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ASU Electronic Theses and Dissertations


This collection includes most of the ASU Theses and Dissertations from 2011 to present. ASU Theses and Dissertations are available in downloadable PDF format; however, a small percentage of items are under embargo. Information about the dissertations/theses includes degree information, committee members, an abstract, supporting data or media.

In addition to the electronic theses found in the ASU Digital Repository, ASU Theses and Dissertations can be found in the ASU Library Catalog.

Dissertations and Theses granted by Arizona State University are archived and made available through a joint effort of the ASU Graduate College and the ASU Libraries. For more information or questions about this collection contact or visit the Digital Repository ETD Library Guide or contact the ASU Graduate College at gradformat@asu.edu.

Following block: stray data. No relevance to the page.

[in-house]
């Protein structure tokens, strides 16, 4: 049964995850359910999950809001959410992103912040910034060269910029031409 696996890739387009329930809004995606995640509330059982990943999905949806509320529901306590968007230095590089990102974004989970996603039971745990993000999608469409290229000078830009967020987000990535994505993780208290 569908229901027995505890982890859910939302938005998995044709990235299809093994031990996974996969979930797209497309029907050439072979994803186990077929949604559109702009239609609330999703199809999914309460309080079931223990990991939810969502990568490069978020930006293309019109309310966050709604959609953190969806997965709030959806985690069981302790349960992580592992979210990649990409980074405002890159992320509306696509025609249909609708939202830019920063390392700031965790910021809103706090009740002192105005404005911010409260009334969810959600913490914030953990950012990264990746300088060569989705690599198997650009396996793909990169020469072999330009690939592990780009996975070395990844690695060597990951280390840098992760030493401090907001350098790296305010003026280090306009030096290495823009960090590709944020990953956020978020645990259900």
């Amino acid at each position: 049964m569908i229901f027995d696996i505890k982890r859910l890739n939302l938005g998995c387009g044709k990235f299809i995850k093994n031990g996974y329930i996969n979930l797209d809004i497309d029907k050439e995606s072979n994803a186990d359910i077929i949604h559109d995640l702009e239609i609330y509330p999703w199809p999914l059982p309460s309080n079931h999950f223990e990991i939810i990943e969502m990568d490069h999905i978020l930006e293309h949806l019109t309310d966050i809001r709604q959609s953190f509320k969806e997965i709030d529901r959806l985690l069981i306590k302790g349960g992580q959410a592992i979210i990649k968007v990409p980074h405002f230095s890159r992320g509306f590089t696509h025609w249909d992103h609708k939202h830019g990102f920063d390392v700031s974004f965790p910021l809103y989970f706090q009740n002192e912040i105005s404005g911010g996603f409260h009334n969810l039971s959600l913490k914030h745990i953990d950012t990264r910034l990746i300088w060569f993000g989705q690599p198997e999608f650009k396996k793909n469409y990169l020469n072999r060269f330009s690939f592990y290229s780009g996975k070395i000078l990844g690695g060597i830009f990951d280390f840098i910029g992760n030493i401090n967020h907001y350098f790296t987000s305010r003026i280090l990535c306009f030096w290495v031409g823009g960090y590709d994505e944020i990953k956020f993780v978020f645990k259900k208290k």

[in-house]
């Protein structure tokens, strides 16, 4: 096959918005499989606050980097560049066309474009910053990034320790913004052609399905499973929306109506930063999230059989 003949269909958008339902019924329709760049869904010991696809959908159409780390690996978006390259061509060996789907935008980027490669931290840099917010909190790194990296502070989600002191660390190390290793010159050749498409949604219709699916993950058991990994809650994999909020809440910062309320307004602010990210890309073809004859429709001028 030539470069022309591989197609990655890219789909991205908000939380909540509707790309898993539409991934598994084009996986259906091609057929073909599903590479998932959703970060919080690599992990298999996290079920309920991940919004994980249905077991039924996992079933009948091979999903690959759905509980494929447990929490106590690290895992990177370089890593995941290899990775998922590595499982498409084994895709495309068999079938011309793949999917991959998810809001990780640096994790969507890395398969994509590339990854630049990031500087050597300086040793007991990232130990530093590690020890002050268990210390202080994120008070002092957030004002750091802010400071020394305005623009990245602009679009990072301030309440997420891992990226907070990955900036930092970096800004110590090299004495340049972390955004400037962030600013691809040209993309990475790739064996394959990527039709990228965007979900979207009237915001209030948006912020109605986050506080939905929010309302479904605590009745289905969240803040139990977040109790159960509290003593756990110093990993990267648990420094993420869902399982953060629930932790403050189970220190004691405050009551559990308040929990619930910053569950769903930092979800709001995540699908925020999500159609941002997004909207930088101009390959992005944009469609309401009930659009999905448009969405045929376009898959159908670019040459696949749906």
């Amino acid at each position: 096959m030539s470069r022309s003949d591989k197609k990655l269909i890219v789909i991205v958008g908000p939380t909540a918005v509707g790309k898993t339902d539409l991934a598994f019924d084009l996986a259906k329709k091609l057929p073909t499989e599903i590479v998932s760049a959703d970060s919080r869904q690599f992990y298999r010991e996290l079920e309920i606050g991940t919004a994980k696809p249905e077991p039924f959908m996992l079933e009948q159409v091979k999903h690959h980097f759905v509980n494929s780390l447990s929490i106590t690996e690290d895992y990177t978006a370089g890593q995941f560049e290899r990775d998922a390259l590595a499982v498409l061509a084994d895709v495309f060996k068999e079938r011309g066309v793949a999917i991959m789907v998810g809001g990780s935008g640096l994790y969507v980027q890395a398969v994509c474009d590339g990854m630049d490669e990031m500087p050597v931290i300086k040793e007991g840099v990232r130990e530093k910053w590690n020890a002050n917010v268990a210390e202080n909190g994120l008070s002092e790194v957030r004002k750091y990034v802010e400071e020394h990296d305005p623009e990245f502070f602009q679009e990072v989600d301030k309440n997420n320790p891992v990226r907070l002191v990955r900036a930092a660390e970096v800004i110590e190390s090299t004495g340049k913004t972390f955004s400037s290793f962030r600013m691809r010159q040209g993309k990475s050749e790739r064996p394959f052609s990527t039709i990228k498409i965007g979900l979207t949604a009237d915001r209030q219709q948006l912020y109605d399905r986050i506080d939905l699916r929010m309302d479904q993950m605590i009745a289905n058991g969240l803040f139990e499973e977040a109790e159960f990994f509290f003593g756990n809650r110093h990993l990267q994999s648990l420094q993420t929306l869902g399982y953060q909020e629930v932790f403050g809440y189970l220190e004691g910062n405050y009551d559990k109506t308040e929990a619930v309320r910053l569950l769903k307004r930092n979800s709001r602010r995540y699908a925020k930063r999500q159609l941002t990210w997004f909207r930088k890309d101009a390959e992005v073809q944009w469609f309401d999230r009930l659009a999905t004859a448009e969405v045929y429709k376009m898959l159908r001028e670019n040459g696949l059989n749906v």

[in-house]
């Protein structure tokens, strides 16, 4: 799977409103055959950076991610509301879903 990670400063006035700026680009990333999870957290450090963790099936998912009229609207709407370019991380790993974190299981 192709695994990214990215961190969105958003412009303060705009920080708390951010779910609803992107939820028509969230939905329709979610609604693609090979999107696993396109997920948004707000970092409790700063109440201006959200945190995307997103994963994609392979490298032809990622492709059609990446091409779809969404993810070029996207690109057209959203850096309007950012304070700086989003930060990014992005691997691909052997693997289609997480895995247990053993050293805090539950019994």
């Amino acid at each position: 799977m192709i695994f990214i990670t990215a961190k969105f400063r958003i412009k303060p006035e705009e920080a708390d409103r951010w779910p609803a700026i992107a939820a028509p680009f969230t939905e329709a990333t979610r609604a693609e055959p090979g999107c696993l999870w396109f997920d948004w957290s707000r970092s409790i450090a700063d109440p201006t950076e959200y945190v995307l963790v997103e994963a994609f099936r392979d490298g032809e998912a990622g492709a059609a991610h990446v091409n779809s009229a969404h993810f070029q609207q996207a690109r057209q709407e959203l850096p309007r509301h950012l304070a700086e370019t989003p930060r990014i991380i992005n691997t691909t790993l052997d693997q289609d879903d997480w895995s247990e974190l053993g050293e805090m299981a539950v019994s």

Date Range
2013 2019


Research in intercollegiate athletics has provided a relatively large body of findings about the kinds of stressors found in high profile intercollegiate athletic environments and their effects on student-athletes. Research is less robust regarding stress and its effects on head coaches in high profile collegiate athletics. This study focuses on the types, frequencies, and intensities of stress experienced by NCAA, Division I head coaches. The purpose of the study is to identify the types, frequency, and intensity of stress common to 20 head basketball coaches participating in the study, as well as differences in their experiences based on gender, race …